People encounter disability in public spaces where accommodations are granted to those who fit into this protected legal class. Nondisabled people desire many of these accommodations—such as the use of reserved parking spots or the ability to avoid waiting in a queue—and perceive them as “special rights” prone to abuse. This apprehension about the exploitation of rights by those pretending to be disabled, which I refer to as “fear of the disability con,” erodes trust in disability law and affects people with disabilities both on an individual level and a group level. Individuals with disabilities are often harassed or questioned about their identity when using their rights. As a group, disabled people are forced to navigate new defensive policies that seek to address widely held perceptions of fakery and abuse. This Article uses a series of survey experiments conducted with multiple nationally representative samples totaling more than 3200 Americans along with forty-seven qualitative in-depth interviews. It brings to light the psychological mechanism of suspicion and identifies factors that motivate fear of the disability con in public spaces. Findings counterintuitively suggest that the scarcity of the desired public resources has no effect on the level of suspicion against potential abusers. Rather, it is the sense of deservingness (or lack thereof) in the eyes of others that drives suspicion. Using these empirical findings, as well as analysis of relevant case law, this Article outlines the normative implications for the design and implementation of laws affecting millions of individuals. Furthermore, this research contributes to our understanding of how rights behave on the ground, both with regard to disability and to myriad distributive policies.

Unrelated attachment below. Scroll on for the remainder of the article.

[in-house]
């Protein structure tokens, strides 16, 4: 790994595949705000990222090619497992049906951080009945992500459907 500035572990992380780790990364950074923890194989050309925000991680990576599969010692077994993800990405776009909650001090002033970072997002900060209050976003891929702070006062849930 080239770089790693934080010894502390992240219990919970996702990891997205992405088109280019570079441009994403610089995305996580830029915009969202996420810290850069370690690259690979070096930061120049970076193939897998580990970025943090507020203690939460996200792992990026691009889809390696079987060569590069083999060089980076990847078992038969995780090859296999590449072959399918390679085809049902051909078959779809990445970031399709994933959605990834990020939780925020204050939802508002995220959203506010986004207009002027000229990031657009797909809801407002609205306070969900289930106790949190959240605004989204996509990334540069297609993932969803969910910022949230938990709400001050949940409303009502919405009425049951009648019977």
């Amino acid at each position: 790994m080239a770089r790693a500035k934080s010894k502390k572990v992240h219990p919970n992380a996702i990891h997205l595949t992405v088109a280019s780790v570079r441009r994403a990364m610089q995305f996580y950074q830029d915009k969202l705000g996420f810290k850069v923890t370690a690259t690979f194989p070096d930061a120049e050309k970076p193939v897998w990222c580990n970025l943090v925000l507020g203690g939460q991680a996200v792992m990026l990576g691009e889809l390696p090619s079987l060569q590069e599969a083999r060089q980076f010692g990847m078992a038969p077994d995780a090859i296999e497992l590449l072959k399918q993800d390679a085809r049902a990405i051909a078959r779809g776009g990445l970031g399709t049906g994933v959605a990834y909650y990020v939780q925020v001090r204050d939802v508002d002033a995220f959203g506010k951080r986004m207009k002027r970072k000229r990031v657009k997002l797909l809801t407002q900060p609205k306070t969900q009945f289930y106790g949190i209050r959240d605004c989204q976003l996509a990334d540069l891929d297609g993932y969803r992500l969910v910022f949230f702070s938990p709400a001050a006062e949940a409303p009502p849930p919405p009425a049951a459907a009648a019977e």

[Un]Usual Suspects: Deservingness, Scarcity, and Disability Rights,
U.C. Irvine L. Rev.
Available at: https://scholarship.law.uci.edu/ucilr/vol10/iss2/6